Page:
|FEATURE | WINTER 2012
The image of the Silicon Valley innovation in the media—the young entrepreneur, computer programmer or engineer—is often a white male geek, the kind of guy made famous by The Social Network, a dramatic account of the founding of Facebook by Harvard dropout Mark Zuckerberg. In the film, women are decorative, fashionable and pretty, getting drunk at parties and looking to snare—not be—the next billionaire.
But the truth is that it was a woman named Sheryl Sandberg who transformed Facebook from a hugely popular website into an extremely profitable company. Sandberg met Zuckerberg while she was at Google. There she was part of the team that developed Google's highly successful advertising models for AdWords and AdSense, the engines behind all those little text ads you see on a search page or certain news sites.
Zuckerberg lured Sandberg—who actually did graduate from Harvard, with an MBA—over to Facebook in 2008. At the time, the media were harping on Facebook's failure to come up with a business model. In her role as chief operating officer, Sandberg found the secret to monetizing Facebook by selling ads without turning off customers. When the company goes public, as is expected later this year, its worth is anticipated to be pegged at $80 to $100 billion.
Meg Whitman, another Harvard MBA, transformed the online auction site eBay from a $4 million company to an $8 billion one. Whitman joined eBay as its CEO in 1998, when it had 30 employees. By the time she left in 2008, the company had more than 15,000. After an unsuccessful run for governor of California, Whitman became chief executive of Hewlett-Packard in 2011.
Some of the big engineering breakthroughs in the tech sector have also been driven by women. Diane Greene, who has a master's in computer science from UC Berkeley, cofounded VMware, whose software has been crucial to the development of cloud computing. She was leading the company when it was acquired in 2004 for more than $600 million. In January, Google appointed Greene to its board of directors.
Marissa Mayer, one of the first 20 employees at Google, was also its first woman engineer. Today, she presides over a division that creates products for the highly competitive mobile market, in which the company's Android operating system battles for dominance with Apple and Microsoft.
In fact, despite the image that it's geeky guys doing the inventing, if you use the Internet at all, you probably use a product developed by a woman. Today, most of the video you watch on the Internet is animated by a technology called Flash, and it was software programmer Sarah Allen who led the team that developed it.
A major force behind Palm, which created the market for handheld computers, was Donna Dubinsky. At Facebook, director of engineering Jocelyn Goldfein is happy to point out that many of the site's most popular products were engineered by women. Jing Chen co-built News Feed, the front page where you see your friends' posts in real time. Yuan Tian was behind Photo Viewer, the latest update to Facebook's photo-sharing feature. Beluga cofounder Lucy Zhang took her talents to Facebook when her company was acquired by the social-networking giant and built Messenger, a product popular with those who want to chat live with friends on their laptops or their mobile phones.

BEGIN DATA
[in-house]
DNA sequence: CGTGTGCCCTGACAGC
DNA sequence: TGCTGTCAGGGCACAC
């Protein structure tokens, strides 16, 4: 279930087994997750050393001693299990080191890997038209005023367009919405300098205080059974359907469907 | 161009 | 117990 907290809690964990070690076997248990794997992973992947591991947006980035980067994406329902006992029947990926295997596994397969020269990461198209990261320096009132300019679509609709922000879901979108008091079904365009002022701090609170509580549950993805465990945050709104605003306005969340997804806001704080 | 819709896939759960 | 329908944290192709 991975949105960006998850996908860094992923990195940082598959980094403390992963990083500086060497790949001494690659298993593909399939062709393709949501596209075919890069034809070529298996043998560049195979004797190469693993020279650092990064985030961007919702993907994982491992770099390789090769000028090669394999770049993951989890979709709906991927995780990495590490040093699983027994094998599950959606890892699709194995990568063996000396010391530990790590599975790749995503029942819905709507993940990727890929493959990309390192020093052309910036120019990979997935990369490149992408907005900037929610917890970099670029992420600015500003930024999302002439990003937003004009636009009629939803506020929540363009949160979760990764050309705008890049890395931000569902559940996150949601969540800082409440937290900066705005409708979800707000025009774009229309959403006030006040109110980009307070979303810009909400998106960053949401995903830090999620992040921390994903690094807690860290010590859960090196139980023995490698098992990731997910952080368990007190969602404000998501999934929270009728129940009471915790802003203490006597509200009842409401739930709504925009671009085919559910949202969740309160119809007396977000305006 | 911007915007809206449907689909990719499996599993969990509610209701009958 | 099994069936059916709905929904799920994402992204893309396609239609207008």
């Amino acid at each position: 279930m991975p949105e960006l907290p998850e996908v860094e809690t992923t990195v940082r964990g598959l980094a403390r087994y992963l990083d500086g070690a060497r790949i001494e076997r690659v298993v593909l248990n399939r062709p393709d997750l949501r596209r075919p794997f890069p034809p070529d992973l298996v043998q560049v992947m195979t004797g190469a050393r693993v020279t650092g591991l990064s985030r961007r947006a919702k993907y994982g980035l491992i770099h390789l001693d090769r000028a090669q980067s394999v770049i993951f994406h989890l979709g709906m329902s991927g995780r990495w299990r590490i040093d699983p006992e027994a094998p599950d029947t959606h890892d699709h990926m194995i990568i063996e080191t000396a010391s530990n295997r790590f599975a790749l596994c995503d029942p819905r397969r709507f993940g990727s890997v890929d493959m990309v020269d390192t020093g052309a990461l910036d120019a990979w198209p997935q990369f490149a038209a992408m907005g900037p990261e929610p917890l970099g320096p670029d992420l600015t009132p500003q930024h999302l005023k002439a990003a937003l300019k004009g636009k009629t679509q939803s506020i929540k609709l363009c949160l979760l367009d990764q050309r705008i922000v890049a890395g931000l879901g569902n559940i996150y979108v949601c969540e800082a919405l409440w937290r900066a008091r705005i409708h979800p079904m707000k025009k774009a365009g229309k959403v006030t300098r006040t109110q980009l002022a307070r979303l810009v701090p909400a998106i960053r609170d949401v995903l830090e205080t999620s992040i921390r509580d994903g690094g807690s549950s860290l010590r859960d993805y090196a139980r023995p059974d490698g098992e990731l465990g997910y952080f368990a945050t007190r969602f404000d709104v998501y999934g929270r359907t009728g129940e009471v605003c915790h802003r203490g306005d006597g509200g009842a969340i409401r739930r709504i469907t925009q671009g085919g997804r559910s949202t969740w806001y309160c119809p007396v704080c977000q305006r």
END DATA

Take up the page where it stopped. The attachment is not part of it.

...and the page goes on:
But maybe the greatest irony of the supposed male dominance in programming is that the field itself was envisioned by a woman. Ada Lovelace, a mathematician and daughter of the poet Lord Byron, has often been referred to as the "prophet of the computer age." In 1843, she published a paper in which she postulated that numbers could instruct a machine to do more than calculations and perhaps could tell it to play music. Another tech pioneer was Austrian American movie star Hedy Lamarr, known for her sultry on-screen presence during Hollywood's Golden Age in the '40s. She co-invented spread spectrum communications and frequency hopping, innovations central to much of today's wireless communications.
But today, the numbers of women going into tech are declining. In the 1980s, women made up nearly 40 percent of computer science majors. In 2008, fewer than 18 percent were women. Stanford University, in the heart of Silicon Valley, has one of the nation's most prestigious computer science programs. Last year only 11 percent of its graduates were women, down from 16 percent in 2001. It's a fact that women are lagging behind men in one of the few areas of the economy where there's growth in well-paying jobs.
Can this trend be reversed? To read about how schools, nonprofits and tech companies are working to increase the ranks of women in technology, read the rest of this story in the Winter 2012 issue of Ms.
Excerpted from "Women of the Valley" by Laura Sydell, Ms., Winter 2012. All rights reserved.
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